All these features and benefits really make the H2 attractive. Even better is the fact that recording couldn't be simpler. This is due in large part to the fact that Zoom seems to have really listened to people's input about the H4's shortcomings. The new H2's display is backlit, with a resolution of 128 x 64 dots. They've made the font larger than on the H4 for easier readability. And the user interface is much easier than its larger cousin's. The 92-page manual is well-written and comprehensive.

But I didn't need to crack the manual before beginning to work with the H2. I quickly figured out how to power on and start recording. There's a three-level mic gain switch, fine-tunable using the on-screen menus, as well as choice of four recording modes: Front (90-degrees), Rear (120-degrees), 4-channel surround (which records two stereo channels of Right Front, Right Rear and Left Front, Left Rear), or simple two-channel surround of Left and Right.

Listening to 4-channel recordings in the headphones doesn't quite do it justice, since the H4 is having to sum to a stereo monitor. However, if you load these tracks into your DAW, you will have four independent tracks of audio (technically, they are two stereo tracks, but you can easily split them to four mono). And don't forget, the markers will import as well, if your DAW supports BWF.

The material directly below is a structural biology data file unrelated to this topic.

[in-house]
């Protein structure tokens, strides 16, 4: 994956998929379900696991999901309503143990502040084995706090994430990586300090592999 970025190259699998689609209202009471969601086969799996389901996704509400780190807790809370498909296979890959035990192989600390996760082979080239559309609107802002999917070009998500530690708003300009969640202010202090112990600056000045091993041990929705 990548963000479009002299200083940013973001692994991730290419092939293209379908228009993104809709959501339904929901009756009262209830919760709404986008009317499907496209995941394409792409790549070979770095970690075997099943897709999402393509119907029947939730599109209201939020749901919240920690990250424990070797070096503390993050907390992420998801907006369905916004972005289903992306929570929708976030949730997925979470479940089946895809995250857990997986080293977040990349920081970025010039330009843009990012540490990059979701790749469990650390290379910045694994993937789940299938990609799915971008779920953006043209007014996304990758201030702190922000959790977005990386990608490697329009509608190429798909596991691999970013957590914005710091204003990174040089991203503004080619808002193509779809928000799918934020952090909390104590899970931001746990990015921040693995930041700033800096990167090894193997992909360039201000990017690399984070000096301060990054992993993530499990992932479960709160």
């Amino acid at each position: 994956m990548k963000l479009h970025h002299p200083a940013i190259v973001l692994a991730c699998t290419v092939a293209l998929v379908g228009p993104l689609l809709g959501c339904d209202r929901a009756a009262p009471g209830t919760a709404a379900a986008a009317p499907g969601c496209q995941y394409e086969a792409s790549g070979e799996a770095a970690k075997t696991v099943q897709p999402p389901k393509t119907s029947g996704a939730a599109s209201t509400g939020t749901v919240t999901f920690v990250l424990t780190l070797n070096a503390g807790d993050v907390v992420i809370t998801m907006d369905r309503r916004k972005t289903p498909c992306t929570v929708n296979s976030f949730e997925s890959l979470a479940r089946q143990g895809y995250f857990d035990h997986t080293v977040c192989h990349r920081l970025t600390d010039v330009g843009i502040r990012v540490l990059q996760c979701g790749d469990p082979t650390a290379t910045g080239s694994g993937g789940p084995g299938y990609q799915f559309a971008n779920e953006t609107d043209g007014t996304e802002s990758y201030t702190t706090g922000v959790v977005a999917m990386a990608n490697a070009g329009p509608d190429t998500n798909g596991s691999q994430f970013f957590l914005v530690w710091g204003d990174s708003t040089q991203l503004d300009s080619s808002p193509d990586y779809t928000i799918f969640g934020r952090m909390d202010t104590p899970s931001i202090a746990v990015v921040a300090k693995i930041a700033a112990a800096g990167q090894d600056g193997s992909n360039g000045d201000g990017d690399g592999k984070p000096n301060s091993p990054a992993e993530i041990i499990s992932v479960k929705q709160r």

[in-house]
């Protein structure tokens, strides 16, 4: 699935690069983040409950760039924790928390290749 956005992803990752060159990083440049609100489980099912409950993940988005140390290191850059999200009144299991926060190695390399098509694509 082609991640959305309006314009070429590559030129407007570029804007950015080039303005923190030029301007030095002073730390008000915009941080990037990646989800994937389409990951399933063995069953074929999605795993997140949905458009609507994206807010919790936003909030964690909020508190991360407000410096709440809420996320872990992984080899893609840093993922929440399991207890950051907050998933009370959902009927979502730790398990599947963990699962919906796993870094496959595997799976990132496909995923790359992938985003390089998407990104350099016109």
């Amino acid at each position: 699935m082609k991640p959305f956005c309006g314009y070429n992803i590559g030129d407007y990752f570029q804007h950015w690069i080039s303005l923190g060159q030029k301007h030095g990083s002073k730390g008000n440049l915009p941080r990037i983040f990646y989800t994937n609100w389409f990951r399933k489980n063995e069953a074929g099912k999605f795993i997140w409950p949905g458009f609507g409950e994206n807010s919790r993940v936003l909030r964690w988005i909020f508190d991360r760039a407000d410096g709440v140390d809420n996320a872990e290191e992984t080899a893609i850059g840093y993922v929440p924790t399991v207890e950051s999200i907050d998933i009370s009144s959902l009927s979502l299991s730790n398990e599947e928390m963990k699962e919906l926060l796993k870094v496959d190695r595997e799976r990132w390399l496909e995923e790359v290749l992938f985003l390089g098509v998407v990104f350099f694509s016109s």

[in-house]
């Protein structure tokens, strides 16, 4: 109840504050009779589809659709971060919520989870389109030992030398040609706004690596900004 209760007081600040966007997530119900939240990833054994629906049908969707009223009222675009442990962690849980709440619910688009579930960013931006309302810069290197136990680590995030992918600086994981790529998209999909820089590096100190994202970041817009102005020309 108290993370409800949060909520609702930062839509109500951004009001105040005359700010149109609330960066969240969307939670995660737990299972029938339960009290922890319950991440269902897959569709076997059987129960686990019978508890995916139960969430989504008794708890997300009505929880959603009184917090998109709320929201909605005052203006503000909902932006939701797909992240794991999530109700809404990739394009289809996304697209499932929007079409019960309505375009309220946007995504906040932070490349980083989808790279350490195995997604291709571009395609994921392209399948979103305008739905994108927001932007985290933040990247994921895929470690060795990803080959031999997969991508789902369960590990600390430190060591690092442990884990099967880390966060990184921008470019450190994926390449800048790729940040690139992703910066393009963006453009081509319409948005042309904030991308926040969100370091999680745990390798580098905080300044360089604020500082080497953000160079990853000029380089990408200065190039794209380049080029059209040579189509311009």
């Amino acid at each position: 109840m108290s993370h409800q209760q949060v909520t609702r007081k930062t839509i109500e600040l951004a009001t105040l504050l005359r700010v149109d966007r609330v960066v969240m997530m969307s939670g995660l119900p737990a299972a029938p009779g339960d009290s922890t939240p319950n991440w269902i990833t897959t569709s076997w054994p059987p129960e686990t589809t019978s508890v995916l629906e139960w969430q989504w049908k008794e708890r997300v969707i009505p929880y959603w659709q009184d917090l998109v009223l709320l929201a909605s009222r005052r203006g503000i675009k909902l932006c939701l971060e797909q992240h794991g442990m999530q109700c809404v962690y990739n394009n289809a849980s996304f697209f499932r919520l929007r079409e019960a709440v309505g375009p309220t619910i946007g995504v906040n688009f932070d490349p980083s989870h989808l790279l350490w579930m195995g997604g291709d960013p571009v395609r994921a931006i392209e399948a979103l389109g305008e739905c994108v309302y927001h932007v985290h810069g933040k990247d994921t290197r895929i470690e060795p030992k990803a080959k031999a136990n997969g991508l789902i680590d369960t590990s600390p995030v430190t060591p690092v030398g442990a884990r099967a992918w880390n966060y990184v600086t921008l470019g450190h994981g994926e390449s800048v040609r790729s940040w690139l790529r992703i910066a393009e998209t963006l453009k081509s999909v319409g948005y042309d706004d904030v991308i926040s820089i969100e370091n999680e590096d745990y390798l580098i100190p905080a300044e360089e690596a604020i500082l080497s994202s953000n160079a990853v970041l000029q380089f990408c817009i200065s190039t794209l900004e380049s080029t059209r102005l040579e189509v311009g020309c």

You may need to consult the manual for some of the more technical features, like the Auto Record start and stop, which allows you to set the H2 to start recording from 0-2 seconds before the sound in your area rises above the db level you set. And you can also set the Record Stop level to stop 0-5 seconds after the sound drops below your defined level (individually programmable from the record start db level, by the way).

There are lots more things I don't have room to cover, most prominent being the 3D panning adjustment screen. This allows you to adjust the Front/Rear/Left/Right balance of a file pair recorded in four channel mode. Suffice it to say it's just plain COOL, and you have to see and hear it.



As for the inevitable audiophile questions: No, I didn't get to take it into the studio and analyze every nuance of the mic pres and frequency response. All I can tell you is that I recorded some ambient room noise, conversations, and a good bass player (thanks, Biscuit!) with the H2, and later was fooled by the authentic sounds coming through the headphones (I thought he had started playing the same song again). My brain bought it... I'm guessing yours will, too.

21 Comments:

At 10:56 AM, Blogger James said...